In examining the evidence on the record to assess whether a genuine issue of material fact exists, the court must resolve doubts and ambiguities and draw all reasonable factual inferences in favor of the non-moving party. See Anderson v. Liberty Lobby, Inc., 477 U.S. 242, 250, 106 S. Ct. 2505, 91 L. Ed. 2d 202 (1986). The Court's role is to determine whether there are genuine issues of material fact that require a trial, and not to resolve such disputed matters. See Knight v. U.S. Fire Ins. Co., 804 F.2d 9, 11 (2d Cir.1986).



Title VII prohibits an employer from "discriminat[ing] against any of its employees ... because [the employee] has opposed any practice made an unlawful employment practice by this subchapter, or because he has made a charge, testified, assisted, or participated in any manner in an investigation, proceeding, or hearing under this subchapter." 42 U.S.C. § 2000e-3(a). In the instant case, Ghirardelli alleges that MSS terminated her employment *385 because she engaged in a protected activity, namely, filing the Lawsuit.

To prevail on a claim of retaliation under Title VII, a plaintiff must provide sufficient evidence to establish a prima facie case comprised of the following elements: (1) participation in a protected activity; (2) knowledge by the employer of the employee's protected activity; (3) an adverse employment action; and (4) a causal connection between the protected activity and the adverse employment action. See Wimmer v. Suffolk County Police Dept., 176 F.3d 125, 134 (2d Cir.1999).

Where the evidence of the alleged unlawful retaliation is only circumstantial, the sufficiency of a Title VII retaliation claim is assessed under the three-step burden-shifting inquiry enunciated by the Supreme Court in McDonnell Douglas Corp. v. Green, 411 U.S. 792, 802-805, 93 S. Ct. 1817, 36 L. Ed. 2d 668 (1973). First, plaintiff must make out a prima facie case of retaliation. See Cifra v. G.E. Co., 252 F.3d 205, 216 (2d Cir.2001). If the plaintiff does so, the defendant then has the burden of articulating a legitimate, non-retaliatory reason for the contested action. See id. If the defendant meets this burden, the plaintiff must prove by a preponderance of the evidence that the defendant's proffered reasons were merely a pretext for retaliation and that its conduct under the circumstances gives rise to an inference of unlawful discrimination. See Texas Dept. of Community Affairs v. Burdine, 450 U.S. 248, 253, 101 S. Ct. 1089, 67 L. Ed. 2d 207 (1981); Rikhy v. AMC Computer Corp., No. 01 Civ. 7007, 2003 WL 1618529, at *5 (S.D.N.Y. March 28, 2003). Nonetheless, through all steps of this assessment, the evidence the plaintiff presents in opposing summary judgment must be sufficient to demonstrate the discriminatory intent underlying defendant's action. See St. Mary's Honor Center v. Hicks, 509 U.S. 502, 507, 113 S. Ct. 2742, 125 L. Ed. 2d 407 (1993) (citing Burdine, 450 U.S. at 253, 101 S.Ct. 1089) ("It is important to note, however, that although the McDonnell Douglas presumption shifts the burden of production to the defendant, `[t]he ultimate burden of persuading the trier of fact that the defendant intentionally discriminated against the plaintiff remains at all times with the plaintiff.'").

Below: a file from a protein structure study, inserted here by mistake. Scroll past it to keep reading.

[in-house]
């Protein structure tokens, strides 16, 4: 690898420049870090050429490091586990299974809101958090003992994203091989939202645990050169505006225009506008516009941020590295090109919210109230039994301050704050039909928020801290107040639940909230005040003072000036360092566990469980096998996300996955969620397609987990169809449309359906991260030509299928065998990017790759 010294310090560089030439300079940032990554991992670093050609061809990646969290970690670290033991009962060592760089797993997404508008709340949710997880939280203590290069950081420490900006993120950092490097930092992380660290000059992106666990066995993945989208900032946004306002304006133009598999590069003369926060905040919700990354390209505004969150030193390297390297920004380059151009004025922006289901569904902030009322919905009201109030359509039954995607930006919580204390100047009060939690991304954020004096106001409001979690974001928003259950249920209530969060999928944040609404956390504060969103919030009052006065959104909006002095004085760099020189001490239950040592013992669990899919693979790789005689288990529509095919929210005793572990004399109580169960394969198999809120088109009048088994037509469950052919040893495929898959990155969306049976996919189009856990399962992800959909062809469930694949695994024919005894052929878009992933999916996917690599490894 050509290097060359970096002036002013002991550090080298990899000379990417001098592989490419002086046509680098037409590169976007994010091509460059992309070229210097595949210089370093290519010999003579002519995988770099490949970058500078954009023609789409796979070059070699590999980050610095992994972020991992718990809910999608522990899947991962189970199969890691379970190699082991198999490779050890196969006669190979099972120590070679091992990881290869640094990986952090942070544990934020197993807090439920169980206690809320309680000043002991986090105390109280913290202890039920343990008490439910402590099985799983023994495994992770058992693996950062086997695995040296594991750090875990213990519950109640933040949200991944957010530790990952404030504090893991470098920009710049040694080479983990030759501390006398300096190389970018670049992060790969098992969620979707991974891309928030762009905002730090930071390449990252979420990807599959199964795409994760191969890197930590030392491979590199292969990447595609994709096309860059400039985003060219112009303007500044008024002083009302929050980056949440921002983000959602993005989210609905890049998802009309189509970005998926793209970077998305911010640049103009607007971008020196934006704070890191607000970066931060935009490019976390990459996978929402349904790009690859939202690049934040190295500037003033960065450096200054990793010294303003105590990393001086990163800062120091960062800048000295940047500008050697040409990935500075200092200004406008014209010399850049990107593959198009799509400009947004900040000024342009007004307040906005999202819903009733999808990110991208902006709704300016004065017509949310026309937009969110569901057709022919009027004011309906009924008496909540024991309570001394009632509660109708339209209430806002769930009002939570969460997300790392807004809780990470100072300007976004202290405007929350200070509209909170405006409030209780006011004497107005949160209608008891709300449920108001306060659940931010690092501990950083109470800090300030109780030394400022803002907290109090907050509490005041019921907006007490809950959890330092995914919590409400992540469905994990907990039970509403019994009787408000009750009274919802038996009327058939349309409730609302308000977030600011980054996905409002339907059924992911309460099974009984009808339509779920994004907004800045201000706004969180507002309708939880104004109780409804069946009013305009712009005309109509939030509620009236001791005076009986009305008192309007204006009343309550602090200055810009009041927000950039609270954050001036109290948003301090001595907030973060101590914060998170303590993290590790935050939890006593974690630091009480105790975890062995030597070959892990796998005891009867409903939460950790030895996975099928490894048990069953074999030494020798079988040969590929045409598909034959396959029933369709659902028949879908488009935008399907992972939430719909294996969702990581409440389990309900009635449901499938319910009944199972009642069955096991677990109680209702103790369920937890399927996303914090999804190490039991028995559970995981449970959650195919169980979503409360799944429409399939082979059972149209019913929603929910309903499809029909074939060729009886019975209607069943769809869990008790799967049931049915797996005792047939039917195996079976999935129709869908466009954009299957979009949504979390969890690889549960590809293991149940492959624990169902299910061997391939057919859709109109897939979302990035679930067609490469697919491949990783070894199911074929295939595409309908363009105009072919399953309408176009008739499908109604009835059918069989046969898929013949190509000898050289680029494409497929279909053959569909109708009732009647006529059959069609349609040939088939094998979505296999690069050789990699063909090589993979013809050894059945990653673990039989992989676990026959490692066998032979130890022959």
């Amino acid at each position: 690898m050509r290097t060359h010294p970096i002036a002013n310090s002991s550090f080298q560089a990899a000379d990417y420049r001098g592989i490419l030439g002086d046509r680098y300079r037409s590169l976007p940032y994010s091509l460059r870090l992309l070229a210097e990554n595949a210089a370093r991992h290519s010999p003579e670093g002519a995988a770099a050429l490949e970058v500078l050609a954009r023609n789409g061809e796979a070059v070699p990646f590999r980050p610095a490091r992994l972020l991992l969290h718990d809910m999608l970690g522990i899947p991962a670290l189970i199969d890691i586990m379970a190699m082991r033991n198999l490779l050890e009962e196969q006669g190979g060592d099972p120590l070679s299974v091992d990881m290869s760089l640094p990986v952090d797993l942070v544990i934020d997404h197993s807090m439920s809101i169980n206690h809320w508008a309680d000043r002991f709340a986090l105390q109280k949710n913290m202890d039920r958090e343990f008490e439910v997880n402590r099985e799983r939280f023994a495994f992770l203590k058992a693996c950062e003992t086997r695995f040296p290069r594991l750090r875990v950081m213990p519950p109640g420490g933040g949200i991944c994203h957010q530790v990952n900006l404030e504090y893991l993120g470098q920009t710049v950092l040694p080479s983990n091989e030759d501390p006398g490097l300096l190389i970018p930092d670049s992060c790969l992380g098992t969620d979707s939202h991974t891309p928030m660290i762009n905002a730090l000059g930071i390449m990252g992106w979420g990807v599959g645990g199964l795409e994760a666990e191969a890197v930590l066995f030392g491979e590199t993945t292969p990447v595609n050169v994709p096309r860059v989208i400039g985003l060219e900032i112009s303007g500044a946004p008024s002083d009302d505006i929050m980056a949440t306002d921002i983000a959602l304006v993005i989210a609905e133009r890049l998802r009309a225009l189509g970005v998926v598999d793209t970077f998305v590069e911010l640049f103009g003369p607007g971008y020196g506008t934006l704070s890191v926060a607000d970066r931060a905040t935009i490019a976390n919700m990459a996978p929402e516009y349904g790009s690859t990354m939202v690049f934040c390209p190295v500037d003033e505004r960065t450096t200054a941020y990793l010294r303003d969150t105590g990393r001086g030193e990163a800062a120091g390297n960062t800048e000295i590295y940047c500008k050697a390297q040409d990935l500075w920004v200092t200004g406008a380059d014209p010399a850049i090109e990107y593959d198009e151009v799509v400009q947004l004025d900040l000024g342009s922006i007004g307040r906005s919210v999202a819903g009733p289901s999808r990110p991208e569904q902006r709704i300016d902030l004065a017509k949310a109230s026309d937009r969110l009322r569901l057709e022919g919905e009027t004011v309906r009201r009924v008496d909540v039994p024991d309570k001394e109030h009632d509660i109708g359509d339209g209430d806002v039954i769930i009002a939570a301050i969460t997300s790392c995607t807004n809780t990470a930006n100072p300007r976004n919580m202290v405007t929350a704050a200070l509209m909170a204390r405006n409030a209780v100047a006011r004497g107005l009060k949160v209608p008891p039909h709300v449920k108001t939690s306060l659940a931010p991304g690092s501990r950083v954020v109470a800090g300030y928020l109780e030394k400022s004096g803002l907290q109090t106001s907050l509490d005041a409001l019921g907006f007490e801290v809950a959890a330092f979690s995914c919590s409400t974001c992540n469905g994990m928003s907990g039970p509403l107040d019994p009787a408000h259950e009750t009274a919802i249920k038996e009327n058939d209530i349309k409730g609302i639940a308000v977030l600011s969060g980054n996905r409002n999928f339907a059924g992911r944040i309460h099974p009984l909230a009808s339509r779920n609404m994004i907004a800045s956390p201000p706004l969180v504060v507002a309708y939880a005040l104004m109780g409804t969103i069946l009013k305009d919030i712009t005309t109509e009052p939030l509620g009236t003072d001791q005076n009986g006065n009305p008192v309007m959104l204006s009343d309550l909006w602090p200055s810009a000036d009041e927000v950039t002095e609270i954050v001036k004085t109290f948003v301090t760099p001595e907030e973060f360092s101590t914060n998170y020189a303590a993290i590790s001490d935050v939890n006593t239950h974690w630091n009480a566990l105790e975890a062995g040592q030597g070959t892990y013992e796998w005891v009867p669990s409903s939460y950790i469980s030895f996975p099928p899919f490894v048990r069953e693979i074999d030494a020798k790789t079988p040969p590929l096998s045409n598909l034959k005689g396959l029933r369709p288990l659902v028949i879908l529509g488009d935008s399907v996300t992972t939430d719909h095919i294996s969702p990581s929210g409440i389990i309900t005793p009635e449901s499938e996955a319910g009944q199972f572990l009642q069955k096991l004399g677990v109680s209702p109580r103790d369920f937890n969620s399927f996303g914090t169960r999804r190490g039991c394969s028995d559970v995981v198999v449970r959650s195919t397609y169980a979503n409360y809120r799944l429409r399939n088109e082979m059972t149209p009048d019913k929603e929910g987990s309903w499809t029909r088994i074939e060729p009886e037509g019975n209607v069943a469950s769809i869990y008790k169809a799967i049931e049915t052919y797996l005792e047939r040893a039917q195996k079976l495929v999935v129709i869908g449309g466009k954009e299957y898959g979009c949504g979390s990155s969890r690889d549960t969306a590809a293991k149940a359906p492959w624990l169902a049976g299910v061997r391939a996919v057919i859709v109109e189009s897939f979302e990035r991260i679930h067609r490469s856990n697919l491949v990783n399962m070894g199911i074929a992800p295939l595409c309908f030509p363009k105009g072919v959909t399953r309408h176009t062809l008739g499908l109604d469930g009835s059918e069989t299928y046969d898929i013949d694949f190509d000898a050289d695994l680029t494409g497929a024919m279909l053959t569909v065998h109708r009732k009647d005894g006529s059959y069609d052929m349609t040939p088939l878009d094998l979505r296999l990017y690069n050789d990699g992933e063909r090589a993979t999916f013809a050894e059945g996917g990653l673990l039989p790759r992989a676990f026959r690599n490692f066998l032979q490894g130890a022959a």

1. Prima Facie Case

There appears to be no disagreement between the parties that MSS's termination of Ghirardelli's employment constitutes an adverse employment action. With regard to the other three prongs of Ghirardelli's prima facie case, however, the parties present differing arguments that the Court proceeds to examine.


a. Participation in a Protected Activity

MSS argues that Ghirardelli did not participate in a protected activity when she filed the Lawsuit because she has failed to demonstrate she had a reasonable, good-faith belief that her complaints to Price Chopper were made in opposition to actionable hostile environment sexual harassment. The Second Circuit has examined the scope of protected activities for Title VII retaliation claims, and has held that the employment practices opposed by a plaintiff need not have "actually amounted to a violation of Title VII." Wimmer, 176 F.3d at 134. Rather, as MSS has noted, the plaintiff must have had a "good faith, reasonable belief that the underlying challenged actions of the employer violated the law." Id. (citations omitted).